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Gyannea

Why does this second call fail?

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I have a section of code that initializes a direct sound capture object then buffer and then a notify object for that buffer: --------------------------- [All of this works] if(FAILED(pdsRXOb->CreateCaptureBuffer(&dsRXbd, &pdsRXBufOb, NULL))) // Create the capture buffer { return FALSE; } dsRXBufCaps.dwSize = sizeof(DSCBCAPS); // Get the capture buffer capabilities if(FAILED(pdsRXBufOb->GetCaps(&dsRXBufCaps))) { return FALSE; } // Create Notification interface for the capture buffer if(FAILED(pdsRXBufOb->QueryInterface(IID_IDirectSoundNotify, (void **)&pdsRXNotifyOb))) { return(FALSE); } ---------------------------------------------- It works fine. At least it compiles and executes. However, then I initialize a direct sound object, a secondary buffer and then try to place a notify object on that buffer. The notification object fails when executed. ---------------------------------------------- // Create the DirectSound buffer [This works] if(FAILED(pdsTXOb->CreateSoundBuffer(&dsTXbd, &pdsTXSecBufOb, NULL))) { return(FALSE); } // Create Notification interface for the send buffer [FAILS!!] if(FAILED(pdsTXSecBufOb->QueryInterface(IID_IDirectSoundNotify, (void **)&pdsTXNotifyOb))) { return(FALSE); } ----------------------------------------- Any ideas why I can''t create a notify object on the send buffer? Brian Reinhold

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The error return value is "E_NOINTERFACE" but that seems hard to believe given that the capture buffer works, the computer (1 year old Gateway) and soundcard (Soundblaster Live) are modern.

I tried using the outdated initialization method on the buffer but that gives "already initialized" so that obviously is not a solution.

It''s hard to know where to go from here!

I wanted to put the receive and send activities in a single high priority thread using a WaitForMulipleEvents() function to handle the two actions.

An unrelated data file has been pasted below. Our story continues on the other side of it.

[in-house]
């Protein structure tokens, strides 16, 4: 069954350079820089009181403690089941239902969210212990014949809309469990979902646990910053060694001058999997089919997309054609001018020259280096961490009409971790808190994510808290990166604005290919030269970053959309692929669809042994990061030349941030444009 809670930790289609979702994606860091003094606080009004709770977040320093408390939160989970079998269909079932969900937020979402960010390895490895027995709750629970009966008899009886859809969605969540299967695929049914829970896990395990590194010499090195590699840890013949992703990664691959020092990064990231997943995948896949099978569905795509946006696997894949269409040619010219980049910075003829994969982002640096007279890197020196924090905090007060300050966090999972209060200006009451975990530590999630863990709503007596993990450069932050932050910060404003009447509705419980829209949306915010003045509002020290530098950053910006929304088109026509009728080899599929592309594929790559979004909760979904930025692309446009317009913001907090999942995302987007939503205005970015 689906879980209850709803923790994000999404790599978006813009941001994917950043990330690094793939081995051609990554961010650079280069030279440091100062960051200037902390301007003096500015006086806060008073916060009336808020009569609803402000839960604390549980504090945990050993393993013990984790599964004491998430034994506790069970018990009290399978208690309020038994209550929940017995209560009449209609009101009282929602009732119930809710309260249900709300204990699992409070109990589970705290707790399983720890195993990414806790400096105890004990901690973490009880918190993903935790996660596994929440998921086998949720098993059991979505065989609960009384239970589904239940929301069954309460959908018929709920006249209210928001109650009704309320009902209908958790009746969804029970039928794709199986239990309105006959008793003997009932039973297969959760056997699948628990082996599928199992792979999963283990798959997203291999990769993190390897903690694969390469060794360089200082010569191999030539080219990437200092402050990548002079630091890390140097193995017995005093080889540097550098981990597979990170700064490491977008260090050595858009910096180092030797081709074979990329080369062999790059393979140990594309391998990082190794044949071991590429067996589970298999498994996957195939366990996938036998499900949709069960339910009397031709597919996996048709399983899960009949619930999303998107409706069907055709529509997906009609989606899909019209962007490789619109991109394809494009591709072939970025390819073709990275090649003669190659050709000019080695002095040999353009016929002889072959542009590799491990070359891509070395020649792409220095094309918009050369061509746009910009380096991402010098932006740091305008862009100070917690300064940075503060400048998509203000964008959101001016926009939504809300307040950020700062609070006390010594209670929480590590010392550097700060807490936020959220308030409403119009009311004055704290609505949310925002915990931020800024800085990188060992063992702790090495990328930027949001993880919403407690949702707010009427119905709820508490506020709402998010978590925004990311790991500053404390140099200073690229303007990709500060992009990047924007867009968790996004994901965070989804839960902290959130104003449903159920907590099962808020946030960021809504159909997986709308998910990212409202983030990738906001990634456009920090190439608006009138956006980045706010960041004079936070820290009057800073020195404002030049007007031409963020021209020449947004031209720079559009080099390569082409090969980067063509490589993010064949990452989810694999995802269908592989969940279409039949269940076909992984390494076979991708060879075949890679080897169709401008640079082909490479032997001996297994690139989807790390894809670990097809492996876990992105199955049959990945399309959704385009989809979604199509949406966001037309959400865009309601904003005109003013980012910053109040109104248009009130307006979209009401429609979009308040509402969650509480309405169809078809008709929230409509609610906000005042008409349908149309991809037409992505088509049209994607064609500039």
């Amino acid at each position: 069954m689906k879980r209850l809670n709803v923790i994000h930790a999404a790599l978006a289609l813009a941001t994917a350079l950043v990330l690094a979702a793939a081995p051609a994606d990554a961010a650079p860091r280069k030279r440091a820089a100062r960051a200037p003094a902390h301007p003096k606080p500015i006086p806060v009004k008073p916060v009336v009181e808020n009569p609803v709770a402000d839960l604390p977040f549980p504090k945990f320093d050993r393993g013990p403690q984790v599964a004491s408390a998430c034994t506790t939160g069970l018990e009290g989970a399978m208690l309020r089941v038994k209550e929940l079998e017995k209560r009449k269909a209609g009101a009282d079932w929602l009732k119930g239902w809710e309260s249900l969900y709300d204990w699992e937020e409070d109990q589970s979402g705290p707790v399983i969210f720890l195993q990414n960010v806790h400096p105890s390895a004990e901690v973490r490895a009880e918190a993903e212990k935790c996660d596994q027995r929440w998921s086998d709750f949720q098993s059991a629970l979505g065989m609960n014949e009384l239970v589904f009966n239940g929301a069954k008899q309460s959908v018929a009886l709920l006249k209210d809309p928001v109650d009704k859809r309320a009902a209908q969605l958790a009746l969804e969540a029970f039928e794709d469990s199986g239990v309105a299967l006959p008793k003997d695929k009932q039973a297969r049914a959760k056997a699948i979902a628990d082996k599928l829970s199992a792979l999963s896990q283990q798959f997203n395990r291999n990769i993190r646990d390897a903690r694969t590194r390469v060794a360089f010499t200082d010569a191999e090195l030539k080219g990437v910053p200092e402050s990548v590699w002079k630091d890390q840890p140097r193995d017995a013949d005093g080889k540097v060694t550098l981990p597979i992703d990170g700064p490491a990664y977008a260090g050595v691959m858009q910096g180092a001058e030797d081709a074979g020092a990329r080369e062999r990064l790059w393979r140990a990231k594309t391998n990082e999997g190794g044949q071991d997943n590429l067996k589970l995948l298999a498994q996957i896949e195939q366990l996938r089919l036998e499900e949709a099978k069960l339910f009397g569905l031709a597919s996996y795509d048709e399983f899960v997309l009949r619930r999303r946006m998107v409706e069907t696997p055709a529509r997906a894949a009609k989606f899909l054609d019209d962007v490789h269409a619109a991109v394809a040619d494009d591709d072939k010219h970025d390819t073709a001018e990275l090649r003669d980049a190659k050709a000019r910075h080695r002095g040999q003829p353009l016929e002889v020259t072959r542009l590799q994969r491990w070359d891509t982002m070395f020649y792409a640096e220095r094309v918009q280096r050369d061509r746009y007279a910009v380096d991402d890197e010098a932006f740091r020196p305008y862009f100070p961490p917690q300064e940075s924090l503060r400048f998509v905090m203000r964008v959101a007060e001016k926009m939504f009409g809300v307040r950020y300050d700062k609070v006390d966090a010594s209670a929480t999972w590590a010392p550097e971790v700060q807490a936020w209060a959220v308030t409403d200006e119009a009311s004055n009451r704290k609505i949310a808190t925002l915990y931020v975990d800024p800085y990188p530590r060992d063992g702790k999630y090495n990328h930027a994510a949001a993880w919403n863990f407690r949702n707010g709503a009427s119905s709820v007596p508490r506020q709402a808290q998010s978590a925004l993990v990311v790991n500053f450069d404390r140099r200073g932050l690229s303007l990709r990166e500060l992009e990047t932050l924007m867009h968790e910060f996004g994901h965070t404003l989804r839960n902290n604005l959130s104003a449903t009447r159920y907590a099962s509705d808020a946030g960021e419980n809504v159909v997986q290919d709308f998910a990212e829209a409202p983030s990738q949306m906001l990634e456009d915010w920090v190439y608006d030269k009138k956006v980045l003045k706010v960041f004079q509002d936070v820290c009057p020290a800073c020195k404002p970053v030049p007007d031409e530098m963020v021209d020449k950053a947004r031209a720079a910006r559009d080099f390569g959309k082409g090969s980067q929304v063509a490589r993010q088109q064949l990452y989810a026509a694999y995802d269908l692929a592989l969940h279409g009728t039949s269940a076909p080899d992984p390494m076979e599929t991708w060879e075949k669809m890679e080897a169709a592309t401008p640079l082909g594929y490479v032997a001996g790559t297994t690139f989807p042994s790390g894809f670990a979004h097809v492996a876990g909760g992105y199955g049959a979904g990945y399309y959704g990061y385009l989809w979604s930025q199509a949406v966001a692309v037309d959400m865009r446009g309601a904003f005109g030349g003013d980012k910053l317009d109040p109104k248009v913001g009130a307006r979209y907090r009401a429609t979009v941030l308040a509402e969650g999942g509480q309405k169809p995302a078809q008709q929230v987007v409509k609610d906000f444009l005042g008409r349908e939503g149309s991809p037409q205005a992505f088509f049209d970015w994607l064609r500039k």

Does it make any sense that the interface would be available for the capture but not the play option? If anything, I would assume the reverse!

Not first creating the capture notify object doesn''t change things either!



Brian Reinhold

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Dave, it didn''t work. Same error...no interface. How could that be? I thought the primary purpose of having the notify event thing was for streaming playback. I don''t even know where to turn.


Brian Reinhold

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According to MSDN, the CreateSoundBuffer method returns an IDirectSoundBuffer interface. You have to QueryInterface to get an IDirectSoundBuffer8 interface. Once you have a pointer to IDirectSoundBuffer8, you should be able to get your notify pointer via IID_IDirectSoundNotify8. I''m just guessing since I''m at work and can''t reference my own code, so this may not help.

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That step of querying the DirectSoundBuffer interface to get the DirectSoundBuffer8 interface I have not done.

I have just created the Direct Sound object,
and from that created a DirectSoundBuffer object.

Wonder what the GUID idnetifier is called?

Brian

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I still get the same error, even though I can query the directsoundbuffer interface to get the ''8'' version. But I can''t query the ''8'' version to get the notify object.

I used DirectSoundCreate8 on the ''8'' version of the direct sound object. Maybe I should keep it at no ''8''?

This is crazy. I wish I could see an example, but the SDK doesn''t have one for directsound...just directsoundcapture. At least that which I can find!

Brian

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Dave,

If I add the flag "DSBCAPS_CTRLPOSITIONNOTIFY" in the DSBCAPS structure in my above code when creating the DirectSound object, then the notify interface is able to be created as written above, without all the ''8'' options. Why I need to do this for the DirectSound object and NOT the DirectSoundCapture object is something which I don''t understand.

Whether the notify event action will work, on the other hand, I have not tried. Now at least I will be able to proceed.

It is quite frustrating and it cost me a whole day! Thanks for your help. I DO wish there was more information somewhere on DirectSound and subsets. There is certainly PLENTY on DirectX in the graphics part!

Brian Reinhold

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Dave,